NYC Council vote looms on overriding Mayor Adams' 'How Many Stops' act veto

ByPhil Taitt, Eyewitness News WABC logo
Tuesday, January 30, 2024
Clock winds down on 'How Many Stops Act' vote
Josh Einiger has the latest details.

NEW YORK CITY (WABC) -- A rally was held Monday morning in support of the How Many Stops Act ahead of the New York City Council's vote to overturn the mayor's veto on the bill.

The NYC Council is poised to override Mayor Adams for only the second time in his administration. The mayor, himself, tells Eyewitness News he has no regrets.

"I did my job. I felt that the bill wasn't where we should have been. We vetoed that," Mayor Eric Adams said.

The bill mandates the NYPD log every interaction with the public, which Adams believes will slow down the force's ability to protect the public.

However, the bill's co-sponsor, Public Advocate Jumaane Williams, and supporters spoke out Monday to send a message that the bill is critical for public safety and would only build on procedures put in place.

Supporters say it was important to talk to New Yorkers and clear up any questions.

"The bill that the mayor is speaking about, I don't think it's a bill any one of us would support actually, the bill that the speaker and the council passed is a bill that New Yorkers support when they hear what it really is versus what they've been misinformed about," Williams said.

The public advocate and other activists handed out informational guides about what the bill would entail. Some key highlights would mandate officers to report their interactions with the public, including filing and logging the race, gender, age and why those stops were made.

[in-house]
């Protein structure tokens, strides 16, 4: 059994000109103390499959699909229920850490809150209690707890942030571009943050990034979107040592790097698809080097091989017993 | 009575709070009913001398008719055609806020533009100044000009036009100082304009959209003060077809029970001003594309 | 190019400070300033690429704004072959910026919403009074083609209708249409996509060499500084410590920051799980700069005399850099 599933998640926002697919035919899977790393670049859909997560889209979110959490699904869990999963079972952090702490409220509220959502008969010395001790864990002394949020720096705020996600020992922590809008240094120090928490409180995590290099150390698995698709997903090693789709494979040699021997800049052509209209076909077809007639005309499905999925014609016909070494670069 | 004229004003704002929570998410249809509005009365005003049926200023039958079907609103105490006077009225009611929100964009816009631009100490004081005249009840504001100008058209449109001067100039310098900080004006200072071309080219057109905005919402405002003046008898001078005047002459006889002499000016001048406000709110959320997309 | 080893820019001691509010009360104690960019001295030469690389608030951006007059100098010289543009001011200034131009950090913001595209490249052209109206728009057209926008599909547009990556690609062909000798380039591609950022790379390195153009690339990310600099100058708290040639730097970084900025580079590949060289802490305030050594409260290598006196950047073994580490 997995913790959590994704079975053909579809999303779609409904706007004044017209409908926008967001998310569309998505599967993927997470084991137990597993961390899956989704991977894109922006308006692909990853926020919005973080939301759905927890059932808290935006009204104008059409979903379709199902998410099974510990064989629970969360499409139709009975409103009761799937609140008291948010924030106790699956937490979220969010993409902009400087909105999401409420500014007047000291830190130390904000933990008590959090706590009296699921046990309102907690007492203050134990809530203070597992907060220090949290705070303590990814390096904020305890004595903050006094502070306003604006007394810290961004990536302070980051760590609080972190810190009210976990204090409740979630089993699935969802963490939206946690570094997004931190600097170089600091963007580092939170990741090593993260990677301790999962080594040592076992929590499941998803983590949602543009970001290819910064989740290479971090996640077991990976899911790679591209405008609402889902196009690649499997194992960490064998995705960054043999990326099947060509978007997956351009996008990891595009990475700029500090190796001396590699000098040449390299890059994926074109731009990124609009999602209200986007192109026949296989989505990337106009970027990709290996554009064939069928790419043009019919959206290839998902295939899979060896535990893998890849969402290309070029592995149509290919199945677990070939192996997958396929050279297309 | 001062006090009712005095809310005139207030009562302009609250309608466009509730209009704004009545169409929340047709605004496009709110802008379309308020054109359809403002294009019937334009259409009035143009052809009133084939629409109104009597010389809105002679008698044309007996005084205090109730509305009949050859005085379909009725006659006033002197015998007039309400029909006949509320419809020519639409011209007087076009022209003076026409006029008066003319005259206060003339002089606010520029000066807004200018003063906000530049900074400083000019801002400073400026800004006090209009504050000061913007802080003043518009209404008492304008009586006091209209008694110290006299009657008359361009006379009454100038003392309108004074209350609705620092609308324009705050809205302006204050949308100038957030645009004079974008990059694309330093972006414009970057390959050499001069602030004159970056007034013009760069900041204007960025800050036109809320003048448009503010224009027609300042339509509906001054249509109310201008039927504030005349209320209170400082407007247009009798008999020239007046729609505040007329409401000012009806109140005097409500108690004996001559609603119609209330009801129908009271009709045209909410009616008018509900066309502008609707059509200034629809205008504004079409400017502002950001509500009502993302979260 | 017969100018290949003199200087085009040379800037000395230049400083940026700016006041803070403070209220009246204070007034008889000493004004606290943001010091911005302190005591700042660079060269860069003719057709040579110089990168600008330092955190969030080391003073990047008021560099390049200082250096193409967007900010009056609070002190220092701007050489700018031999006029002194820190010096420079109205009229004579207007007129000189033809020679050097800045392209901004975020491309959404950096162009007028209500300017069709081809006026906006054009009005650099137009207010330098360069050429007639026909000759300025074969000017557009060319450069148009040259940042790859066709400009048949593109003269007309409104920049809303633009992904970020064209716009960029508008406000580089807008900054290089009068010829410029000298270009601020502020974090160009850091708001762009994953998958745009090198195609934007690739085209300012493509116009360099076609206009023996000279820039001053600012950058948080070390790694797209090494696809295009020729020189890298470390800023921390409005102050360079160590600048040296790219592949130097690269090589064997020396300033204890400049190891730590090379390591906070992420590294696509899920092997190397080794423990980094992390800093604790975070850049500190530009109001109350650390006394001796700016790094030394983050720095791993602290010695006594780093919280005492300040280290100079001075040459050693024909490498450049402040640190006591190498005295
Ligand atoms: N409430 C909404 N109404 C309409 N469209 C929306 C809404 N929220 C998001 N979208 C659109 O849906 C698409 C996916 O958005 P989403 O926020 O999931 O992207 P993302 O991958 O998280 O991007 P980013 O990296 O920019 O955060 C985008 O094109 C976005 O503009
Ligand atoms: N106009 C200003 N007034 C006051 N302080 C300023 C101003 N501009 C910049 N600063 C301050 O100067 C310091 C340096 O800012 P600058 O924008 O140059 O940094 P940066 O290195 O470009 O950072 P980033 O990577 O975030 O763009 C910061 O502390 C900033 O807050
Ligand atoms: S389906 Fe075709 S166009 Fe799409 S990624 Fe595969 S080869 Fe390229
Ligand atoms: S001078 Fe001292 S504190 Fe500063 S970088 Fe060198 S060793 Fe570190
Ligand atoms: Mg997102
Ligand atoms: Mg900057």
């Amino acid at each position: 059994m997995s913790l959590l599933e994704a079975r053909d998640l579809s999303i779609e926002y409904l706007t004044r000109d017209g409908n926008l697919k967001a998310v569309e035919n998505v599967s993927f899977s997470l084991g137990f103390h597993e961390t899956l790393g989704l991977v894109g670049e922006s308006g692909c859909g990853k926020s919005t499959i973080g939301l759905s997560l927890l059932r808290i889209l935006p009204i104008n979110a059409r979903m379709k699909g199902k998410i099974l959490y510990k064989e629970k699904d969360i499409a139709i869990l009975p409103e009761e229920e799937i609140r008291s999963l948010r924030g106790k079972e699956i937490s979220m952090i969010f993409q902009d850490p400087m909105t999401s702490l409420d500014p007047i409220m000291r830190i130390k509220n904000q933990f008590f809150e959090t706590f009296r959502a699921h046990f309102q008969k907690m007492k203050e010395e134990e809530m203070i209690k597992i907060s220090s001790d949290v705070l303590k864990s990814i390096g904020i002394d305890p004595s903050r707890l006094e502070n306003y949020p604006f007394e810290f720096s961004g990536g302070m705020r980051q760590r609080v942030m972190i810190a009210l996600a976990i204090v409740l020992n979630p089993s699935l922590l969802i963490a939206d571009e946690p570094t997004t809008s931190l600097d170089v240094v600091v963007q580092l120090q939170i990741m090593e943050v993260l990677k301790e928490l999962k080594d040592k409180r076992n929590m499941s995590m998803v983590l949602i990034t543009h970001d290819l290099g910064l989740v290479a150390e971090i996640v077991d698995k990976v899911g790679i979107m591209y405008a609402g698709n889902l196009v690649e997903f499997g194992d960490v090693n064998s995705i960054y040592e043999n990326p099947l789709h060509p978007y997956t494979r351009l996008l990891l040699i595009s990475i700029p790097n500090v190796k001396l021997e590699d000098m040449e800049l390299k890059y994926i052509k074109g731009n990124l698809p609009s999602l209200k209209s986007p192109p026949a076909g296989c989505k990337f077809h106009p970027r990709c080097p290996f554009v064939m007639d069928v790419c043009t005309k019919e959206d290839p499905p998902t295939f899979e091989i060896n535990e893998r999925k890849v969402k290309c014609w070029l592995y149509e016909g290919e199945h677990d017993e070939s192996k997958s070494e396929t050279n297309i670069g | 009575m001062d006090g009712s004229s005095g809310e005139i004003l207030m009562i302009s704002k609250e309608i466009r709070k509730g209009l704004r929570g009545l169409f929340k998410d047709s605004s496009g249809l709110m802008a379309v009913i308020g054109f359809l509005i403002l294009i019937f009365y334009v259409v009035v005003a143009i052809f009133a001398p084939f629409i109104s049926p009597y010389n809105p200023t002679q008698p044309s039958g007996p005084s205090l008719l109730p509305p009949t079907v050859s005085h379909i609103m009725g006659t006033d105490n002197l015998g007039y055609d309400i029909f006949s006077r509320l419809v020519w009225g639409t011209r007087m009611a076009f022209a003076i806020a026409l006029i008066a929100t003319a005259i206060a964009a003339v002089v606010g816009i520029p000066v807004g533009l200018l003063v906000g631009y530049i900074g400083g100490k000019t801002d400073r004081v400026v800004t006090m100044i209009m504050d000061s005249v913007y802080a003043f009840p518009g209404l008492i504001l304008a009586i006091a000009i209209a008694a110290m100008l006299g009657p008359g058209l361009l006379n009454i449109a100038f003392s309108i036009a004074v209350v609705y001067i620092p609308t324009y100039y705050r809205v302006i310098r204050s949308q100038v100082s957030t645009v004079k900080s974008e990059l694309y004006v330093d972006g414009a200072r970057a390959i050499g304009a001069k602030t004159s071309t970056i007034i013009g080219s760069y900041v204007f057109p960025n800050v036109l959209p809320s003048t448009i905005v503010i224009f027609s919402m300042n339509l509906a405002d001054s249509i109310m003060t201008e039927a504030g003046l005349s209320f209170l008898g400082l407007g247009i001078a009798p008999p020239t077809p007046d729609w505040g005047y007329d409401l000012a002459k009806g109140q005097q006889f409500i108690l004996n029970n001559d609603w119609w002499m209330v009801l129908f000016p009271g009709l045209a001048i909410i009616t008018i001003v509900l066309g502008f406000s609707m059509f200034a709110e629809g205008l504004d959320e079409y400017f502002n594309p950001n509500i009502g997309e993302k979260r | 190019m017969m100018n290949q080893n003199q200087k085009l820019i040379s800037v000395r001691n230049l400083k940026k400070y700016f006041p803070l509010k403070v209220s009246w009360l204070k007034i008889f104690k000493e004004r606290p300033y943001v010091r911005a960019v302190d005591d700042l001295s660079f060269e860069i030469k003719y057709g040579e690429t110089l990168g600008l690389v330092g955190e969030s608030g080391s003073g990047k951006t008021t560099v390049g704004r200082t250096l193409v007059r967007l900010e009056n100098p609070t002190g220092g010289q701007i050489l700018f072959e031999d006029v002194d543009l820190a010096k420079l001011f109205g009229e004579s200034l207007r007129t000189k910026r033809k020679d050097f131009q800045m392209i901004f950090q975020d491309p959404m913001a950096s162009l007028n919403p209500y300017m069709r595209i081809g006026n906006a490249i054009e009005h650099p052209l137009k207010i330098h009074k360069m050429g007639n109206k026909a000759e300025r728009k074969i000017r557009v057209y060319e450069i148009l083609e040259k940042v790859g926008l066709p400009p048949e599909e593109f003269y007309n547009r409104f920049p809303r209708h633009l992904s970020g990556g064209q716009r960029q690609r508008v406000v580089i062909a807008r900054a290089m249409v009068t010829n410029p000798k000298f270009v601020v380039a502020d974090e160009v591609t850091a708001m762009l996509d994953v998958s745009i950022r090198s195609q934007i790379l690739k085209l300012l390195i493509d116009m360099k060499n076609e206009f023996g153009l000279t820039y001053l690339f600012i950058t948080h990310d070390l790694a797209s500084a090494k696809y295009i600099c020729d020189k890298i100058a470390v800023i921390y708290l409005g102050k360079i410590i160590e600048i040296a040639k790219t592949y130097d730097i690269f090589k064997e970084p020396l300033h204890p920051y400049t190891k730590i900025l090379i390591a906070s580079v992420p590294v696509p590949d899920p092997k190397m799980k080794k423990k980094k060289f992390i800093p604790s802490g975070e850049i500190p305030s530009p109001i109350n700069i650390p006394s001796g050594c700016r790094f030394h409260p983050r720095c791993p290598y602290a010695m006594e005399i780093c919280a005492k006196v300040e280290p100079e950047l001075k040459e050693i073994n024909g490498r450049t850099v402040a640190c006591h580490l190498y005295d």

Those in favor of the bill also pointed to bodycam video showing an officer pulling over Councilman Yusef Salaam on Friday night, saying it shows that all police interactions need to be reported.

Salaam, an exonerated member of the Central Park Five, was stopped by police for driving with window tints beyond the legal limit. Once he identified himself, the officer ended the stop. But Salaam says he was not given a reason.

"This experience only amplified the importance of transparency for all police investigative stops because the lack of transparency allows racial profiling and unconstitutional stops of all types to occur and often go unreported," Salaam said.

Monday's press conference came on the heels of Adams' invitation to members of the council to participate in a ride-along through Harlem and the Bronx on Saturday.

They also saw the paperwork the average officer fills out for every job. The mayor believes it would only create more paperwork for officers and argues the bill would only hinder the NYPD's ability to protect the public.

Former law enforcement officials said they have a different point of view.

"As a recently retired former law enforcement official, I am telling you this is this is not overly burdensome, officers are already required to document a lot of this information, this is just a few additional steps," retired NYPD Lt. Edwin Raymond said.

A spokesperson for the council speaker said she is confident she will have enough votes on Tuesday and has heard of no change from any members.

The council needs 34 of the body's 51 votes to override the mayor's veto. Thirty-five members approved the How Many Stops Act at the end of last year, meaning the mayor would have to flip two votes to avoid the overrise.

RELATED | Mayor Eric Adams vetoes controversial bill, setting stage for showdown with NYC Council

Jim Dolan with the latest.


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